This study aims to determine the rate of expression of HER2 in EOC. Unfortunately, these data are rare in Nigeria. It is therefore hoped that the results from this study can serve as a basis to design clinical trials of anti-HER2/neu monoclonal antibody on EOC in Nigeria. It may also shed more light on the relationship between HER2/neu and behavior of EOC in Nigerian patients.

 Materials and Methods



Ethical approval was obtained from the Ethical Review Committee of the Faculty of Basic Medical Sciences, Nnamdi Azikiwe University, before the commencement of this research.

This is a cross-sectional IHC study of EOC diagnosed at the two histopathology laboratories in Nnewi, Anambra state, namely Histopathology Department of Nnamdi Azikiwe University Teaching Hospital, Nnewi, and Pathocon Specialist Clinic and Research Institute, Nnewi. The hematoxylin and eosin (H and E) slides and paraffin blocks of all histologically diagnosed cases of epithelial ovarian carcinomas in these facilities from January 2005 to December 2016 were retrieved from the archives.

Inclusion criteria were well-preserved tissue blocks with adequate data and tissue left for sectioning. Exclusion criteria were tissue blocks with inadequate tissue left for sectioning, cases with missing tissue blocks, and cases with incomplete data.

Archival paraffin blocks of histologically normal ovaries in these laboratories were also retrieved to serve as controls. Known HER2/neu- positive breast cancer tumors were used as the positive control. As the negative control, tumor specimens were immunostained under the same conditions without the primary antibody.

First, H and E-stained slides of these were reviewed for morphological consistency, and tumor grading was done according to the scoring system recommended by Shimizu et al.[10] According to this scoring system, nuclear atypia (mild = 1, moderate = 2, severe = 3), mitotic activity (0–9 = 1, 10–24 = 2, more than 25 = 3), and architecture (glandular = 1, papillary = 2, solid = 3) were described and total score was counted as follows: Score 3–5 = grade 1, score 6–7 = grade 2, score 8–9 = grade 3. Grade 1 was considered low grade, while grades 2 and 3 were both considered high grade in keeping with current WHO grading.[1] Then, sections were made from the tissue blocks and stained with HER2 immunostain.

HER2/neu expression was evaluated using the HercepTest™ kit (Dako, USA), which uses a polyclonal rabbit antibody to detect HER2/neu. Staining was performed according to the protocol highlighted in the manufacturer's guide which accompanied the kit. The primary antibody, diluted 1:350, was applied to the sections, and incubated for 20 min. Then, HRP-labeled polymer anti-rabbit was applied as secondary antibody and incubated for 30 min.

Interpretation

HER2 antibody reacts with the cytoplasmic membrane and staining was graded in accordance with the modified HercepTest™ protocol system:

0: When there is no staining or incomplete membrane staining which is faint or barely perceptible and within ≤10% of the tumor cells1+: Incomplete membrane staining which is faint or barely perceptible and within >10% of the tumor cells2+: Circumferential membrane staining which is incomplete and/or weak or moderate and within >10% of the tumor cells; or complete and circumferential membrane staining which is intense and within ≤10% of the tumor cells3+: Circumferential membrane staining which is complete and intense, and within >10% of the tumor cells.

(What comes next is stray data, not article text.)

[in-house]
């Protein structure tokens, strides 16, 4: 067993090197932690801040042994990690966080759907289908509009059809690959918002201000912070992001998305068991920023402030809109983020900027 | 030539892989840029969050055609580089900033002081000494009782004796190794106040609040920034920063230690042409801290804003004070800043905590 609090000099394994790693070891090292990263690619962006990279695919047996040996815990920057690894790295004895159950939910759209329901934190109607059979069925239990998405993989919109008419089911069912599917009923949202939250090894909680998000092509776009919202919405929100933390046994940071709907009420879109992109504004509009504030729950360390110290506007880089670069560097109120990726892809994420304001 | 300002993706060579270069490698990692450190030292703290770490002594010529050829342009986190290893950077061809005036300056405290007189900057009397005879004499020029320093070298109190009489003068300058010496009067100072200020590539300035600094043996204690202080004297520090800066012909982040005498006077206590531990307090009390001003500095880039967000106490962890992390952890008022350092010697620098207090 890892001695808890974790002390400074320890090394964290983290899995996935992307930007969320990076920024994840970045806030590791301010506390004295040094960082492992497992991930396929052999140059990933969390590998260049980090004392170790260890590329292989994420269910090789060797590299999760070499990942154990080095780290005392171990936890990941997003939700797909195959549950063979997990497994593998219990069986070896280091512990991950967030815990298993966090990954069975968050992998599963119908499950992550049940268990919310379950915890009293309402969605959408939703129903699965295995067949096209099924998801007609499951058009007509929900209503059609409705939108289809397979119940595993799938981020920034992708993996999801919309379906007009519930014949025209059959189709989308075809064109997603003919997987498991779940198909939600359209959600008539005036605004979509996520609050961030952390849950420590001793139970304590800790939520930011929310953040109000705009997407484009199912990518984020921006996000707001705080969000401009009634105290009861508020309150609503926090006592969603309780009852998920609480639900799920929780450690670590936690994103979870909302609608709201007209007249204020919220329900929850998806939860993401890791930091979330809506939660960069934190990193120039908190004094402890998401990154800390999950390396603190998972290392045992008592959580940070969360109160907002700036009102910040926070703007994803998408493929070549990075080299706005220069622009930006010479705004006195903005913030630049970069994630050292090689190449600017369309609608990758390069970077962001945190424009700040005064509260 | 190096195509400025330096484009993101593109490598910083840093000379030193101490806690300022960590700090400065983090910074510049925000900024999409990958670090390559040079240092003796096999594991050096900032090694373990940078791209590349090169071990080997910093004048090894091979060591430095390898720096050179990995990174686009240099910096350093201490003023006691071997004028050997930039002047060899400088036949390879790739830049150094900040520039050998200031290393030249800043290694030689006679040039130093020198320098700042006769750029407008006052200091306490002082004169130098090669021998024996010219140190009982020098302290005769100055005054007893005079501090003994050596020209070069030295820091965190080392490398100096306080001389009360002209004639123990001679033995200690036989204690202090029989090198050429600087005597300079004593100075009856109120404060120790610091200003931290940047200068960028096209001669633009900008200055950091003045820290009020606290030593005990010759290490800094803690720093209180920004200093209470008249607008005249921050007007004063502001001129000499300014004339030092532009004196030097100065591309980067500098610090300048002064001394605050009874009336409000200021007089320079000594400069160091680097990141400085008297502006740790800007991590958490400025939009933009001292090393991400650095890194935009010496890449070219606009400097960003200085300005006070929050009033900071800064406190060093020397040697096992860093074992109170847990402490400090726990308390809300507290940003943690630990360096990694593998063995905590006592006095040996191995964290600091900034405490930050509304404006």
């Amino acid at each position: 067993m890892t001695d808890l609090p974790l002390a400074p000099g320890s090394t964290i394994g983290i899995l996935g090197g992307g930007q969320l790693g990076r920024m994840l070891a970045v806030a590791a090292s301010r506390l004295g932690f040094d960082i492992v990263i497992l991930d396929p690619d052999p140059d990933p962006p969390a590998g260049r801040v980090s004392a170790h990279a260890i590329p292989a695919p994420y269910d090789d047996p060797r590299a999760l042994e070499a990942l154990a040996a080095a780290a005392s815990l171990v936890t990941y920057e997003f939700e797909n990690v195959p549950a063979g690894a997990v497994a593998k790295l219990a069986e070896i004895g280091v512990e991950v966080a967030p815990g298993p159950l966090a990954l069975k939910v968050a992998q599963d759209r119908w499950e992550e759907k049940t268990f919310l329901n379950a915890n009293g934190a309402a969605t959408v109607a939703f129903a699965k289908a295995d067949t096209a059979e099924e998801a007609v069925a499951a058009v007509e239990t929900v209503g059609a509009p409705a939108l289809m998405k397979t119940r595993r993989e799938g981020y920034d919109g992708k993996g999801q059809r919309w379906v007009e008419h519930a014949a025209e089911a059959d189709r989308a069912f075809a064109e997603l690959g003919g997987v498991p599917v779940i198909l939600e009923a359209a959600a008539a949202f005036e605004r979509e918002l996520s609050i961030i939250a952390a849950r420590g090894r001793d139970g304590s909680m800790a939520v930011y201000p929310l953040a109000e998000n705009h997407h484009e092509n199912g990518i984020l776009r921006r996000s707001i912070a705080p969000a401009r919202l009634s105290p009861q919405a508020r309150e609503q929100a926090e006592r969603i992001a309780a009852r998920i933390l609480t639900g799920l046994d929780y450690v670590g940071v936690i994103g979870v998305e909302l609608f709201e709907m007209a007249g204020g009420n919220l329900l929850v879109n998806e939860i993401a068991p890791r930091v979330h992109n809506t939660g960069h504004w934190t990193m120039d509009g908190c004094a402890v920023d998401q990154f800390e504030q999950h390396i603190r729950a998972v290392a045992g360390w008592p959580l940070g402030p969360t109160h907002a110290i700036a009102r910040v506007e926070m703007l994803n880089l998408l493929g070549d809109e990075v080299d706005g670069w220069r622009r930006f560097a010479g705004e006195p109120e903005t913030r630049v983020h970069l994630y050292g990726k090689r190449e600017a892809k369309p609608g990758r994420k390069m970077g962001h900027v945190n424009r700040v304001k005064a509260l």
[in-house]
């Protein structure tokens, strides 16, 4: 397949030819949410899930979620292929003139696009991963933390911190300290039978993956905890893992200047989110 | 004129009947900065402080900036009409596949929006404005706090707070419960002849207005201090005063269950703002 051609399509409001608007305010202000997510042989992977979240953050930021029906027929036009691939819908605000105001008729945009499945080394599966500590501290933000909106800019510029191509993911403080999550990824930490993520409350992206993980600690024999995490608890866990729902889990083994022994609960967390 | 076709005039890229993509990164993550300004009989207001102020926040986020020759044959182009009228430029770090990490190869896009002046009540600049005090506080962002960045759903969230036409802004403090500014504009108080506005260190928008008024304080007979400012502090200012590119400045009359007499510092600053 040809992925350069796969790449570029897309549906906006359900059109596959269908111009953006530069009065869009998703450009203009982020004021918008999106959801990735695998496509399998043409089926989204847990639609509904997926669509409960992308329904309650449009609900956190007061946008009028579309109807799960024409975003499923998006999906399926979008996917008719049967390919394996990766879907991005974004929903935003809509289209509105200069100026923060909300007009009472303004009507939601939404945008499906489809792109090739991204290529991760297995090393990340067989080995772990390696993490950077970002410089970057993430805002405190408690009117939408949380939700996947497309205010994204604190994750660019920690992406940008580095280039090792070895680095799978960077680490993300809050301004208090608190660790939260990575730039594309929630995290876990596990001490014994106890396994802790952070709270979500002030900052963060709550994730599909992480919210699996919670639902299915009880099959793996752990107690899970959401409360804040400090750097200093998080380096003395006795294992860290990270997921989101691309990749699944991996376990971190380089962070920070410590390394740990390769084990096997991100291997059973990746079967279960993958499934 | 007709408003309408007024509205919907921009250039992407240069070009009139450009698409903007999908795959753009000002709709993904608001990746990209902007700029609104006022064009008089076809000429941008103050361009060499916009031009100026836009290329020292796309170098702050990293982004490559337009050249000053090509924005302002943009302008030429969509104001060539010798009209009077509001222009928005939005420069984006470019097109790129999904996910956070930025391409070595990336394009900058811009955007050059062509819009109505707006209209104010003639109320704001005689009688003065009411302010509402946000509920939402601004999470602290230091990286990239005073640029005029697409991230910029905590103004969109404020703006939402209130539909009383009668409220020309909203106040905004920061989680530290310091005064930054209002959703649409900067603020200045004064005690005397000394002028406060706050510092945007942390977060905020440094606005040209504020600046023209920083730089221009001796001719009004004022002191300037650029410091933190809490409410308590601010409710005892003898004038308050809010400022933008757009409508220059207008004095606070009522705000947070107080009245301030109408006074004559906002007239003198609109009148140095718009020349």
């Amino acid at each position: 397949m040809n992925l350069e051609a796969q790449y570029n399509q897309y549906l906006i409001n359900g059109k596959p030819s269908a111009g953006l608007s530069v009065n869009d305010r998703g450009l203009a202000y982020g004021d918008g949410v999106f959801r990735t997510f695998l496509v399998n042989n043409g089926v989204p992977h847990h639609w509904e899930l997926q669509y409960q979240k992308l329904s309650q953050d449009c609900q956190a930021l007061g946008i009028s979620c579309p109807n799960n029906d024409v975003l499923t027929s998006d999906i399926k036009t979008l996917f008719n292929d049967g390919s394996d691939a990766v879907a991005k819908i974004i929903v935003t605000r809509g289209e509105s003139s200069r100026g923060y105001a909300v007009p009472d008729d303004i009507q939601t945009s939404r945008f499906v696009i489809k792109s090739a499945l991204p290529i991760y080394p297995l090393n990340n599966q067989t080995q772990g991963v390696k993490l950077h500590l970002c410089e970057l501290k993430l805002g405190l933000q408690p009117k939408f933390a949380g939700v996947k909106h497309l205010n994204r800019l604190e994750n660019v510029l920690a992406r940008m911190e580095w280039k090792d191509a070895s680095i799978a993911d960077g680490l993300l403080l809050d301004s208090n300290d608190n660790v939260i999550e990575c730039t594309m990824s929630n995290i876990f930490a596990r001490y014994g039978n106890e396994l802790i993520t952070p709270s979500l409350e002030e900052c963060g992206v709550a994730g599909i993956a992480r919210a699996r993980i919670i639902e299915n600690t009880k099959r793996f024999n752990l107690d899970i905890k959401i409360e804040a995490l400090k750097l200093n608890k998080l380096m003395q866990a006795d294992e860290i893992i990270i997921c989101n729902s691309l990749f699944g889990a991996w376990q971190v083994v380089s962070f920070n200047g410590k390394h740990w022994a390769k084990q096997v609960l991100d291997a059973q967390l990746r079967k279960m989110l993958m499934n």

Samples scored as 0 or 1+ were considered to be negative for HER2/neu expression, 2+ weakly positive, and 3+ strongly positive.

Data analysis

Data were analyzed using simple descriptive statistics such as Chi-square test which was used to measure associations with level of significance P < 0.05. The above analysis was done using the Statistical Package for the Social Sciences (SPSS) 20.0; IBM; Chicago, IL, USA.

 Results



Eighty-two EOC H and E slides and histology results were retrieved from the archives within the study period.

The ages of the patients with EOC ranged from 23 to 90 years with a mean of 50.2 ± 13.0 years and modal age group of 41–50 years. Furthermore, 65.9% of cases occurred in those between 41 and 60 years of age, while 53.7% of patients were 50 years of age or younger [Figure 1].{Figure 1}

The EOC cases consisted of 49 (59.8%) serous, 24 (29.3%) mucinous, and 8 (9.8%) endometrioid carcinomas as well as 1 (1.2%) malignant Brenner tumor. Twenty-nine (35.4%) of the tumors were low-grade neoplasms, and 53 cases (64.6%) were high grade [Table 1].{Table 1}

Thirty-two blocks were, however, excluded from the IHC study due to various factors including missing blocks and poor block condition, leading to poor antigen retrieval during IHC staining. Therefore, 50 EOC specimens were included in the IHC analysis. Also included in this study were 20 histologically normal ovaries.

HER2/neu- positive staining was not observed in the histologically normal ovaries. However, 9 (18%) of the EOC showed HER2/neu- positive staining and five (10%) of these were strongly positive (a score of 3+), while four (8%) were moderately positive (a score of 2+). There was statistically significant difference in HER2 expression between normal ovaries and EOC (P = 0.016) [Table 2].{Table 2}